Garter Snake

All posts tagged Garter Snake

By Derek Stoner, Conservation Project Coordinator

The Bloodroot at Ashland burst into bloom on March 13, and already was dropping petals just five days later on March 18. Image by Derek Stoner.

The fourth and fifth weeks of the Signs of Spring Challenge featured a flurry of new observations, most likely due the incredible stretch of warm weather that is literally pushing the petals forth on flowers.

On March 12, mulitple observers reported the return of the Eastern Phoebe, with a vocal male calling all day near the covered bridge.  Then on March 13, a class working in the marsh discovered the first Garter Snake of the season wiggling through the grass.  Also that day, the first Bloodroot of the season was noted in bloom, right at the front door to the nature center.  This particular  flower bloomed exactly a week earlier than it did in 2011.

This week, on March 19, we had two observers share with us new sightings on March 19:  an Anglewing butterfly flying along the floodplain trail and a Spring Beauty in bloom near the covered bridge.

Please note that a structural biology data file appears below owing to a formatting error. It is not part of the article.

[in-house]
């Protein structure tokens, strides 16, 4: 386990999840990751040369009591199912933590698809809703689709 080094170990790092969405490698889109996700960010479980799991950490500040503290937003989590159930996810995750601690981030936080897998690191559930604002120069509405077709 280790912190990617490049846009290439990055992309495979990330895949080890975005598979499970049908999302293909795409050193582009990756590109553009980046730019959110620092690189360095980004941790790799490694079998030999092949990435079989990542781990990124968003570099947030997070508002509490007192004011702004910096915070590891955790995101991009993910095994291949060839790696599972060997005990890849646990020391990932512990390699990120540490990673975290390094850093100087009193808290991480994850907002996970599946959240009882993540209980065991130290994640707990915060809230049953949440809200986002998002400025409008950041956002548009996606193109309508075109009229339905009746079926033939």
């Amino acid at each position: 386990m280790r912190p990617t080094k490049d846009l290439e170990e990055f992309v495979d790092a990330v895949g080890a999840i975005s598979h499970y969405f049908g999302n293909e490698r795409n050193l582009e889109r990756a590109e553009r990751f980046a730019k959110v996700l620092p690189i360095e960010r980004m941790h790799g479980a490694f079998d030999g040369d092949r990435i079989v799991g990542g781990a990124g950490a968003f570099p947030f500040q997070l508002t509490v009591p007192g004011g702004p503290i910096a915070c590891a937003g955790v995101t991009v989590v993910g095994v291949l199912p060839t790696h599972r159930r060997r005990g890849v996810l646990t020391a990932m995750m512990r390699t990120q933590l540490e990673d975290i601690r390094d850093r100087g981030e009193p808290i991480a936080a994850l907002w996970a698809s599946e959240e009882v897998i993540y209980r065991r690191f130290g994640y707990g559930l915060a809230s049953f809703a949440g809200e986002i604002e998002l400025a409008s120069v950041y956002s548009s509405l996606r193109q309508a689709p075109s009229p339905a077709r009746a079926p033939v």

At the exact half-way point of the 10-week Signs of Spring Challenge, 13 of the 20 Signs of Spring are already accounted for and recorded.   Although lots of Signs seem early, this is exactly where we were in 2011: 13 Signs recorded by March 23.  

Now we wait for the Final Seven Signs:  Water Snake, Snapping Turtle, Barn Swallow, House Wren, Robin building nest, and Trout Lily and Violet blooming. 

What Signs of Spring are you seeing in your yard?

By Derek Stoner, Conservation Project Coordinator

 

A juvenile Red-shouldered Hawk grasps a Garter Snake by the head as it launches into flight. Image by Derek Stoner, May 16, 2011.

 

Being in the right place at the right time is often the “secret” behind an interesting photograph.  Last Monday a classic right time-right place moment happened to me at Ashland Nature Center.

A Red-shouldered Hawk (a juvenile that is being seen hanging out near the nature center and lodge) flew across the lodge driveway as I drove by, clutching a snake in its beak.

As I grabbed the camera, the hawk flew back towards me.  I snapped a photo out the window right as the hawk launched off the branch.  The foot-long Garter Snake  was devoured in two gulps when the hawk landed again.   Just another snake snack for this hungry hawk that other observers have seen capturing the same prey item in the same location.  Catching this behavior on camera is the hard part!

The juvenile Red-shouldered Hawk perches after devouring the Garter Snake. Image by Derek Stoner, May 16, 2011.